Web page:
I'm curious, Wade, how much of Dawkins have you actually read, or heard?

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PostPosted: Wed Aug 29, 2007 4:08 pm 
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wenglund wrote:
Who Knows wrote:
What you should be asking, is if, in fact, dawkins ever made such a claim. And if he did, where he made it.

Then we could go from there.


I am taking Sethbag at his word. He has read Dawkin's book, and I haven't. He made the claim, and so I am simply asking for references. How this simple and reasonable request somehow violates some cardinal rule of "empirical research" is beyond me. So, I am waiting for Mr. Sajer to explain himself--hopefully using authoritative sources. In other words, I am slowly feeding Sajer the rope of irony, tied with the knot of his own wildly inflated hubris and collasal ignorance, with which to hang himself. ;-)

Thanks, -Wade Englund-


I think guy's reasoning goes somewhat like this:

Let's say I say "The book of abraham is not scripture".

Now, would the burden of proof rest with me? Or does the burden of proof rest with those claiming that the book of abraham is scripture? And until they can satisfy that claim, the burden of proof is not on me (claiming the Book of Abraham isn't scripture).

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PostPosted: Wed Aug 29, 2007 4:41 pm 
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guy sajer wrote:
wenglund wrote:
guy sajer wrote:
No, Wade, the correct way to take what I'm saying is that I am not allowing you to inappropriately shift the burden of proof to where it does not belong.

You obviously aren't paying attention to anything I, or anyone else, is saying. You insist on blundering forth in your own un-scientific manner while attempting to call onto the carpet those of us who insist on even a smidgeon of rigor in our reasoning and analysis.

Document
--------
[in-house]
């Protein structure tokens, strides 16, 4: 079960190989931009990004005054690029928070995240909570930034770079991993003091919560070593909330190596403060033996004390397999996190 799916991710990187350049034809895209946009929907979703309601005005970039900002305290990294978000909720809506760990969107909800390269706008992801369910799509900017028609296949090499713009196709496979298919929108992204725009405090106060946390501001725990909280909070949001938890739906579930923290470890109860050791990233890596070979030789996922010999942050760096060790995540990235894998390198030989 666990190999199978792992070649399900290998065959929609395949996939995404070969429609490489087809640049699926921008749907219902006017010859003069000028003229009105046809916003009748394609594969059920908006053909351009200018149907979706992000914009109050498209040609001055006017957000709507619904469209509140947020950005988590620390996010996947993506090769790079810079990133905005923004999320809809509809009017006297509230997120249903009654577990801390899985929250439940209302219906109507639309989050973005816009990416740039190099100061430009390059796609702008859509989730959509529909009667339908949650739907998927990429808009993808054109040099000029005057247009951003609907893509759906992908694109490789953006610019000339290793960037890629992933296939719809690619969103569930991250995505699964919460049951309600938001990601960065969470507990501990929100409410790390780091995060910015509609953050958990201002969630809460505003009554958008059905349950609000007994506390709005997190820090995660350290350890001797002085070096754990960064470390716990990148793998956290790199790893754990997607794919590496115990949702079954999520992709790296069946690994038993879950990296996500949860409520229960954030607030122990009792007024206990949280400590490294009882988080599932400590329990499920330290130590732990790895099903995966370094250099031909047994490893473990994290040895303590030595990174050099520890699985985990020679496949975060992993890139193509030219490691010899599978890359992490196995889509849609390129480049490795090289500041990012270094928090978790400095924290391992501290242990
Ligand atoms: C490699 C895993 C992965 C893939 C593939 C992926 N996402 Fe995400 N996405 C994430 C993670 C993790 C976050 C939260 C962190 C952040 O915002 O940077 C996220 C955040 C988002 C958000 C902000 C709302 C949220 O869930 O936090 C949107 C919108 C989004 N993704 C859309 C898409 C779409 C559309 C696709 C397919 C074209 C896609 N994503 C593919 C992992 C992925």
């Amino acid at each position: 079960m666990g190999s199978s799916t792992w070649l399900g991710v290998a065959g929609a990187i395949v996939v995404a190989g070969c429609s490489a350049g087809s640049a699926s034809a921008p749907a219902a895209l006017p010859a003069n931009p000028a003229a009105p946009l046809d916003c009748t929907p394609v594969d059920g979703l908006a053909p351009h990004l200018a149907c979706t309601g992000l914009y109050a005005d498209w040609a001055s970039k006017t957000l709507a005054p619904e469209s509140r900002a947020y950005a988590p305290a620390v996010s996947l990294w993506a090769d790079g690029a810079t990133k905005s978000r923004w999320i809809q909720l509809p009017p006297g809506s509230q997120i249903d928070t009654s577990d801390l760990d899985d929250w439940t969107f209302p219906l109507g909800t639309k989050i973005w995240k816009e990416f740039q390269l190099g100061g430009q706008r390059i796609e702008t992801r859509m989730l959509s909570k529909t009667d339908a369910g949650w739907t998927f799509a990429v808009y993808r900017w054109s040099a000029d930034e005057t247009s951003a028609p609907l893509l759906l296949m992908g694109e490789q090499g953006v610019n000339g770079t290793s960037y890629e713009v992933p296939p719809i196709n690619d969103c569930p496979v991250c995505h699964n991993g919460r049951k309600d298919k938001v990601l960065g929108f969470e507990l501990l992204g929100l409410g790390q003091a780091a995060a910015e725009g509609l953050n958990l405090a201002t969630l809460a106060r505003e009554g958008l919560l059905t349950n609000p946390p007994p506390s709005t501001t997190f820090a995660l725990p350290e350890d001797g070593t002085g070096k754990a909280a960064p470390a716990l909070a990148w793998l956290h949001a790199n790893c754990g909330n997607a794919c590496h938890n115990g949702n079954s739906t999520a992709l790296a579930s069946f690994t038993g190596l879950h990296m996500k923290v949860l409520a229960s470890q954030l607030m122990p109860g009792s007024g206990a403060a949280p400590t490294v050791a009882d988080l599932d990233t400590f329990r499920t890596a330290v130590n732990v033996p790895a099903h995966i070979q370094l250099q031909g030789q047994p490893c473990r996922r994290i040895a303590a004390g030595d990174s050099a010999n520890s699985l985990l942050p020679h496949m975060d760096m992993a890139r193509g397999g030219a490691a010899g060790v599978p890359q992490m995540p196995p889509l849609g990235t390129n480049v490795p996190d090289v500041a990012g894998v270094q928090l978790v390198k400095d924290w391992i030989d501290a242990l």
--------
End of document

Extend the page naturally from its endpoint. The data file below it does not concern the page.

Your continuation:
Take a beginner course on empirical research methods and then let's talk again.


So, even though, according to Sethbag, Dawkins set forth the proposition/argument/claim that: "believing in things for which there is no evidence undermines one's critical and rational thinking faculties and proves, one way or another, to be detrimental in our society"; and even though, according to Sethbag, Dawkins claimed there was "plenty of evidence" to support this propostion/argument/claim; to your way of thinking, I am inappropriately shifting the burden of proof by asking for the claimed "plenty of evidence" in support of Dawkins propostion/argument/claim #5. Could you please provide me with an authoritative source on "empirical research methods" where it says that asking for the claimed evidence in support of a proposition/argument/claim constitutes shifting the burden of proof?

I ask, because I am somewhat familiar with burden of proof in common law as well as in logic and critical thinking, and in these disciplines "the burden of proof for any claim [or propostition/argument] rests on the claimant [or those asserting the proposition or argument]." In other words, Dawkins bears the burden of proof for his claim #5. He supposedly has met that burden with "plenty of evidence". Accordingly, one cannot reasonably conclude that I am shifting the burden of proof by simply asking to see the "plenty of evidence" in support of the Dawkins claim #5.

Thanks, -Wade Englund-


Wade, but who's the claimant, Dawkins or you, who is asserting the converse?


I find it odd that you would ask since: 1) I have repeatedly qouted Dawkin's claim (or at least what Sethbag has said is Dawkins claim); and 2) I have repeatedly and specifically indicated that I am NOT speaking to any counter argument (or converse claim).

Quote:
Who's the claimant in this case:

Person 1" "There's such a thing as alien abuductions."


In principle, this fits the pro claim: "believing in things for which there is no evidence undermines one's critical and rational thinking faculties and proves, one way or another, to be detrimental in our society"

Quote:
OR

Person 2, "There's no such thing as alien abuductions?"


In principle, this fits the con claim: believing in things for which there is no evidence does not undermine one's critical and rational thinking faculties and thus doesn't not prove, one way or another, to be detrimental in our society.

Quote:
They are both making claims; who bears the burden of proof?

Trick question; it's obvious.


I agree. It is obvious. Both claimants bear the burden of proof for their respective claims, though typically in debate, if person 1 fails to meet the burden of proof, person 2 wins the debate.

But, this is all beside the point--which you might just have figured out were you not so busy scrambling to save face. My simple request wasn't an attempt to shift the burden of proof (regardless wherever one may think the burden may or may not rest), but rather to learn the specifics of the "proof" that had already been claimed to exist in support of Dawkin's claim.